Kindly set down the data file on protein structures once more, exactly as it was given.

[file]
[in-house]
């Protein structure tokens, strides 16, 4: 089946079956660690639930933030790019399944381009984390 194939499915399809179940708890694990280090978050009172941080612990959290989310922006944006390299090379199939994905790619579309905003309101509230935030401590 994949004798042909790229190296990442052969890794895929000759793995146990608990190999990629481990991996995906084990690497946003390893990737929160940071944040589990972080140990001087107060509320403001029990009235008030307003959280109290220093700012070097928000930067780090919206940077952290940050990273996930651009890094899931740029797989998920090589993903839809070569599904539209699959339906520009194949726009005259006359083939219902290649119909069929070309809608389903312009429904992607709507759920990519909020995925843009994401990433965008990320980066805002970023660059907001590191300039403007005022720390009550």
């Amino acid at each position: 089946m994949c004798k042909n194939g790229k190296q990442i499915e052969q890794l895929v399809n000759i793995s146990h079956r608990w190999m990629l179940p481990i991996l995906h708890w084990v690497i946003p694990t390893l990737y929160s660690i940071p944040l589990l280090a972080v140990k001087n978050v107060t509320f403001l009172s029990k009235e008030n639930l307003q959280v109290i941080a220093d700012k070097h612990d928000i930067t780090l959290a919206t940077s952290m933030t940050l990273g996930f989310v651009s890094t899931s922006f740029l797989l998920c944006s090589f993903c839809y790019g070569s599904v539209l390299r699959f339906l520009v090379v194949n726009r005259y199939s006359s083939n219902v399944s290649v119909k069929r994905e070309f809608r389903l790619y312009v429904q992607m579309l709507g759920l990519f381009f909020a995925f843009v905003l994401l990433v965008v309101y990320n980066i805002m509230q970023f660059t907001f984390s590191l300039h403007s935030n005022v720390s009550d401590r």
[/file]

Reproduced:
[in-house]
């Protein structure tokens, strides 16, 4: 089946079956660690639930933030790019399944381009984390 194939499915399809179940708890694990280090978050009172941080612990959290989310922006944006390299090379199939994905790619579309905003309101509230935030401590 994949004798042909790229190296990442052969890794895929000759793995146990608990190999990629481990991996995906084990690497946003390893990737929160940071944040589990972080140990001087107060509320403001029990009235008030307003959280109290220093700012070097928000930067780090919206940077952290940050990273996930651009890094899931740029797989998920090589993903839809070569599904539209699959339906520009194949726009005259006359083939219902290649119909069929070309809608389903312009429904992607709507759920990519909020995925843009994401990433965008990320980066805002970023660059907001590191300039403007005022720390009550």
């Amino acid at each position: 089946m994949c004798k042909n194939g790229k190296q990442i499915e052969q890794l895929v399809n000759i793995s146990h079956r608990w190999m990629l179940p481990i991996l995906h708890w084990v690497i946003p694990t390893l990737y929160s660690i940071p944040l589990l280090a972080v140990k001087n978050v107060t509320f403001l009172s029990k009235e008030n639930l307003q959280v109290i941080a220093d700012k070097h612990d928000i930067t780090l959290a919206t940077s952290m933030t940050l990273g996930f989310v651009s890094t899931s922006f740029l797989l998920c944006s090589f993903c839809y790019g070569s599904v539209l390299r699959f339906l520009v090379v194949n726009r005259y199939s006359s083939n219902v399944s290649v119909k069929r994905e070309f809608r389903l790619y312009v429904q992607m579309l709507g759920l990519f381009f909020a995925f843009v905003l994401l990433v965008v309101y990320n980066i805002m509230q970023f660059t907001f984390s590191l300039h403007s935030n005022v720390s009550d401590r």